And so on and so on, the most extraordinary travels, through the postal system and up a tree, and round and round on a ferris wheel (and oh, I cringed a bit thinking of the lax safety standards that might make that possible. I’d probably find a different place to sit if that were me…).
And on it goes, another child finding it and using it as the seat of his imaginative adventures, but then there is a misadventure involving balloons and one thing leads to another.
You might be able to imagine what happen next. Somebody finds the chair, and it’s a grown man who’s name is Boo, and even though the chair has been painted he can see where the paint has chipped and he can tell that this little chair is familiar. And quite conveniently, Book has a little person of his own at home for whom the little chair is precisely the right size, and she declares it perfect.
February 9, 2017
Harriet and I went to see the remarkable Hidden Figures on the weekend, and until the picture book version of the story is released, we will content ourselves with Ada Lovelace, Poet of Science: The First Computer Programmer, by Diane Stanley, illustrated by Jessie Hartland, which was recently selected by the America Library Association among the top ten feminist picture books of last year. (We also know Ada Byron [later Lovelace] as a character from Canadian author Jordan Stratford’s middle-grade series, The Wollstonecraft Detective Agency.)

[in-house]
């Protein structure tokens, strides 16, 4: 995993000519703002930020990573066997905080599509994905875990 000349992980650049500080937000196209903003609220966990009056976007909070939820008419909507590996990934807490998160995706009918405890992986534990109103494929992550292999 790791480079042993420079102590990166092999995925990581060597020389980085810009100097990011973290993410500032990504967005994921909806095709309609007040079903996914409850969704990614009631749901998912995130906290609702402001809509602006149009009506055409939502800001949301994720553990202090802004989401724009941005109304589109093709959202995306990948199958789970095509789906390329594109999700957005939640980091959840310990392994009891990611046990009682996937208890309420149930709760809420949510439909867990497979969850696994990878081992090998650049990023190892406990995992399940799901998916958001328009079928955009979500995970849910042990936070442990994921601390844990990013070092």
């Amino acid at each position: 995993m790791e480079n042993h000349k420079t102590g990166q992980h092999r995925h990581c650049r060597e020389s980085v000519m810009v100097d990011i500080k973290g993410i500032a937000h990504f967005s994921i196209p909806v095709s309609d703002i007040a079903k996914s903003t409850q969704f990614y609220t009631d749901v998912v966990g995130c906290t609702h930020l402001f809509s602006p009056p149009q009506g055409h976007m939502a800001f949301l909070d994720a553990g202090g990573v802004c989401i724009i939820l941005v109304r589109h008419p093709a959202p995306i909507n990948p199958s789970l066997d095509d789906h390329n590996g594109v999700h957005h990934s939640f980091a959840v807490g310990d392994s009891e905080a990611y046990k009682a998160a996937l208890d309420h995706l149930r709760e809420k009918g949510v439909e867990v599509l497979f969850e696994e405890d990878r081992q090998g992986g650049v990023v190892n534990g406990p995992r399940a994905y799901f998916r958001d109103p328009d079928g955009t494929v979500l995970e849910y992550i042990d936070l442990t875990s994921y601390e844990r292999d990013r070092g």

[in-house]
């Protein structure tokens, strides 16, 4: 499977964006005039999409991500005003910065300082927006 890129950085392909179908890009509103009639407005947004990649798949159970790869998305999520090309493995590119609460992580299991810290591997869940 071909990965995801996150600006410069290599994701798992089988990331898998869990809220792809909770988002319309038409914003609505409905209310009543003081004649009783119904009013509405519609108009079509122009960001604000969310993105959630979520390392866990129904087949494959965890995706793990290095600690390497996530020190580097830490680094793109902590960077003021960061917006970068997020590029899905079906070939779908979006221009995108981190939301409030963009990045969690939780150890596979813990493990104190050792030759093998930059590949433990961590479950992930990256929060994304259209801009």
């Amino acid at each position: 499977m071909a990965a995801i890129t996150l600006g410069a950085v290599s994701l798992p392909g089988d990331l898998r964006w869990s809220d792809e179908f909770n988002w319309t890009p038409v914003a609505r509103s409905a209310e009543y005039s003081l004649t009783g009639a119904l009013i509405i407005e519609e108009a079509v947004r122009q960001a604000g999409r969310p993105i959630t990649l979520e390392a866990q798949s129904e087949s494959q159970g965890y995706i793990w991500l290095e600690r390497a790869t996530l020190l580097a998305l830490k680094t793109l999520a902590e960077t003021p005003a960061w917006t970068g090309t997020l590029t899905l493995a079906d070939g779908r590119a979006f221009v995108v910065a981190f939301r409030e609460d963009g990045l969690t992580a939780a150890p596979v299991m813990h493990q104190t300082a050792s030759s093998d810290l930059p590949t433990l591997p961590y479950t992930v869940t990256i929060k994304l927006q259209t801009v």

True confession: I don’t understand computer programming. It’s possible that a lifetime of being told that math is hard made me believe that math is hard, or maybe I just find math hard, but my mind doesn’t work that way. I’ve read Ada Lovelace: Poet of Science several times, and while I understand in theory how Ada imagined Charles Babbage’s Analytical Engine worked based on symbols and rules of operation changed into digital form…I actually don’t even understand it in theory. Ada Lovelace’s ideas were inspired by mechanical looms which wove textiles based on patterns dictated by punched cards. I don’t really understand that either.